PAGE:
I promise you they won’t last long. I cooked these up on our weekend away when the Brain family popped round to our cabin for a quick visit and then again for Scott and I when we were packing and didn’t have time for dinner.

Tin of Patra

Sliced Patra


Vegetable Roti

Posted in Recipes, Snacks, Vegetarian with tags , , , , , , , , , , , on May 21, 2012 by ninasnosh

We’ve had a very busy month and I have been less than attentive to my children’s eating habits! Realising I had been dishing out a lot of pasta (homemade sauce of course) and fish fingers  – I decided to make some vegetable roti as a heathy snack.

These are a wonderful snack and you can pack them full of almost any vegetable you have lying around. You make a spicy or a non-spicy version so they are perfect for kids. If I ever feel like my kids aren’t eating enough veg I roll out a few of these and they are eaten faster than I can cook them. They are also great to take on a picnic or if you want something tasty to pack when you are going on a long journey.


  • 1 & 1/2 cups of Atta (chappati/roti flour) – you can buy this in the supermarket
  • extra bowl of Atta for dusting
  • 1 medium potato cooked in the microwave – skinned and chopped up roughly
  • 1/2 cup of frozen peas – cooked
  • 1 carrot chopped up and cooked
  • 1 tbsp of oil
  • 1 tsp of sesame seeds
  • 1/2 tsp of cumin seeds
  • 1 heaped tsp of ground cumin and coriander ( 2 parts coriander to 1 part cumin)
  • 1/4 tsp salt
  • 1/4 tsp turmeric
  • 1/2 tsp fresh masala (optional – only if you want the spicy version)
  • 1/4 tsp chilli powder (optional – only if you want the spicy version)
  • small bowl of oil and teaspoon for cooking
  • boil some water in the kettle


  1. Cook the potato in the microwave, skin and chop up roughly
  2. Boil the peas and carrots
  3. I didn’t do this because I was being lazy but I would generally advise roughly chopping the peas and carrots in a chopper/blender once they are cooked
  4. Heat a heavy based frying pan/tawa on a low heat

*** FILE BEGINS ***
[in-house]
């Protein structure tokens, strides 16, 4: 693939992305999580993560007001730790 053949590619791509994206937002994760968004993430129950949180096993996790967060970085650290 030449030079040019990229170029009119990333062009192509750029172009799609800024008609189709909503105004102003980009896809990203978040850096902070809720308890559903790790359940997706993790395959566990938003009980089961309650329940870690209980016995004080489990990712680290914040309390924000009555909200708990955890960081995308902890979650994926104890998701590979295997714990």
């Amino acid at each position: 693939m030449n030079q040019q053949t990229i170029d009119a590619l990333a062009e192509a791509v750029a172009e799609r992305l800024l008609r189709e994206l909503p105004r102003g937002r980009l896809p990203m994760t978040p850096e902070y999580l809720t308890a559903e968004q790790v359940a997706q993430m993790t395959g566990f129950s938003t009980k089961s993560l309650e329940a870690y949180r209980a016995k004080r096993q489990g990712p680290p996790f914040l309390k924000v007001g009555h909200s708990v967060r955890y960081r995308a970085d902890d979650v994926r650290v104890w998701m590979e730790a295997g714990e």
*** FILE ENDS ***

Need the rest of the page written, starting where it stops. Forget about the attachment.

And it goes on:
5. In a large bowl add the Atta and oil – rub the oil through the Atta using your finger tips
  6. Next add the rest of the ingredients to the Atta – vegetables, seeds and spices
  7. Using your hands bind the mixture together to form a dough
  8. The liquid from the vegetables should be enough to bind it together but you may need to add some boiled/hot water to help you bind it together
  9. The dough should be soft, smoothish and not dry
  10. Divide the dough into 3/4 golf ball sized balls
  11. When ready to roll out the roti – roll the ball in your hand to smooth and squeeze it between your 2 palms to flatten
  12. Coat each side in atta to help when you roll
  13. On a lightly floured work surface or rolling board gently roll the roti – using a narrow rolling pin if possible
  14. The roti should be round and about 5mm thick  – but don’t worry this will come with practice and as long as it’s even it’s a good start

To cook

  1. Place the rolled out roti on to  the heated pan
  2. Turn heat up slightly
  3. Cook on the first  side for about 7 seconds
  4. Flip over to cook on the other side 10-12 seconds
  5. While it’s cooking on the second side dip a teaspoon in the bowl of oil and rub it on to the roti
  6. After 10-12 seconds turn it over and rub the other side with oil
  7. Cook for a further 10 seconds – turn over cook for a couple of more seconds and remove from the pan
  8. The roti should be nicely toasted and not oily – adjust cooking time if needed
  9. The roti is now ready to eat

I roll and cook at the same time. If this your first time making anything like this it would probably be a good idea to roll a few (or all) then cook.

Remember you can use other vegetables – sweeet potato (pre-cook), broccoli (pre-cook), spinach, methi, etc